Scrambling to meet the security and political challenges posted by British jihadists who travel to Syria, Iraq and elsewhere, Prime Minister David Cameron on Monday announced new measures to stop them from returning to the country.
Making a statement in the House of Commons, Cameron said that it was “abhorrent” that British citizens had “declared their allegiance” to groups like the Islamic State and the Levant (ISIS), and added that the government was looking at “specific and discretionary” powers to bar suspects from returning home.
The measures include giving the police new powers to seize the passports of terror suspects and stop British jihadists from travelling and returning to the country.
There are major legal implications of depriving a British citizen of a passport, and the issue has been a point of tension between the ruling coalition partners, Conservative and Liberal Democrats. Rendering citizens stateless is regarded illegal in international law.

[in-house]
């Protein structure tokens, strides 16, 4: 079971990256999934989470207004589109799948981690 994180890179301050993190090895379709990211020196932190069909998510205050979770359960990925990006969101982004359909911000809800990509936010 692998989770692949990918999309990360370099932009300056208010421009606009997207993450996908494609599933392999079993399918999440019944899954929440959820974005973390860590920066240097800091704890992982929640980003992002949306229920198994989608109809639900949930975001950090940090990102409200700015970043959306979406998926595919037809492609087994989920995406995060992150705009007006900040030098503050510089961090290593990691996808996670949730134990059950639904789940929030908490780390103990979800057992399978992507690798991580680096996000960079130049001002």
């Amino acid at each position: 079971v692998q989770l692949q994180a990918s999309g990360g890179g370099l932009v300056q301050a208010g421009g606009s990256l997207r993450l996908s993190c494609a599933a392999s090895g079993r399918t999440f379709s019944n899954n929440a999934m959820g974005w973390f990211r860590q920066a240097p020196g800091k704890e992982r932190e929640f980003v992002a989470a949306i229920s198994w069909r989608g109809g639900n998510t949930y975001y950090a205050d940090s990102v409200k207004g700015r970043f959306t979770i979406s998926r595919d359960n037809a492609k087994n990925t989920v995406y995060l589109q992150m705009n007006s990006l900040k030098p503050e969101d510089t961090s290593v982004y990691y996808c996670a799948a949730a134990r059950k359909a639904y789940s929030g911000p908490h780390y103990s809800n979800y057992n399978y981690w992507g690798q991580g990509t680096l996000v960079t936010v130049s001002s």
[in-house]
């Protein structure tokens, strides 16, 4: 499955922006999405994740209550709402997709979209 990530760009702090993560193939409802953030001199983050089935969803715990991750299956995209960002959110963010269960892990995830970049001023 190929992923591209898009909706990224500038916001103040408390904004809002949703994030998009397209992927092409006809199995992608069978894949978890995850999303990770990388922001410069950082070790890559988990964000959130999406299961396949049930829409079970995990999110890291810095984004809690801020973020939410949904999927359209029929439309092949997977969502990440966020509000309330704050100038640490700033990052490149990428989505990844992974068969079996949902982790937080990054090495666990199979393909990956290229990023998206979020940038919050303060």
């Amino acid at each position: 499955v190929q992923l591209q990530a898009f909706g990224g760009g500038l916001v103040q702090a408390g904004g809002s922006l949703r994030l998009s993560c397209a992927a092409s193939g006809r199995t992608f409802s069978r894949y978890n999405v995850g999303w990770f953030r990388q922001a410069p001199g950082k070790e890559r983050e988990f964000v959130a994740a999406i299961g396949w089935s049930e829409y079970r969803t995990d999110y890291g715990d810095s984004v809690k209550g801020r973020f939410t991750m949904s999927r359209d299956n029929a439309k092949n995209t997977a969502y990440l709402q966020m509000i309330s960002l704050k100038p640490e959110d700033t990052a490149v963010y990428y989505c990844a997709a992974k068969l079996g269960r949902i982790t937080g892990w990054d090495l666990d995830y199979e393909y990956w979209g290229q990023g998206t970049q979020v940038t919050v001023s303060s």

Cameron announced that terror suspects will be forced to enter de-radicalisation programmes and could be forced to relocate from the normal place of living.
Such individuals will be ordered to participate in programmes to combat their fanatical views.
They may also be forced to leave their home town or city and move away from associates under revived powers to relocate terror suspects.
The ability to relocate suspects to other areas was abandoned when control orders were replaced by the weaker terrorism prevention and investigation measures following a series of court rulings.
Nearly 500 British Muslism have reportedly travelled to Syria and Iraq to fight alongsode rebel forces, raising the prospect of their indulging in violence on return here.
Britain’s terror threat level was raised from ‘substantial’ to ‘severe’ last week.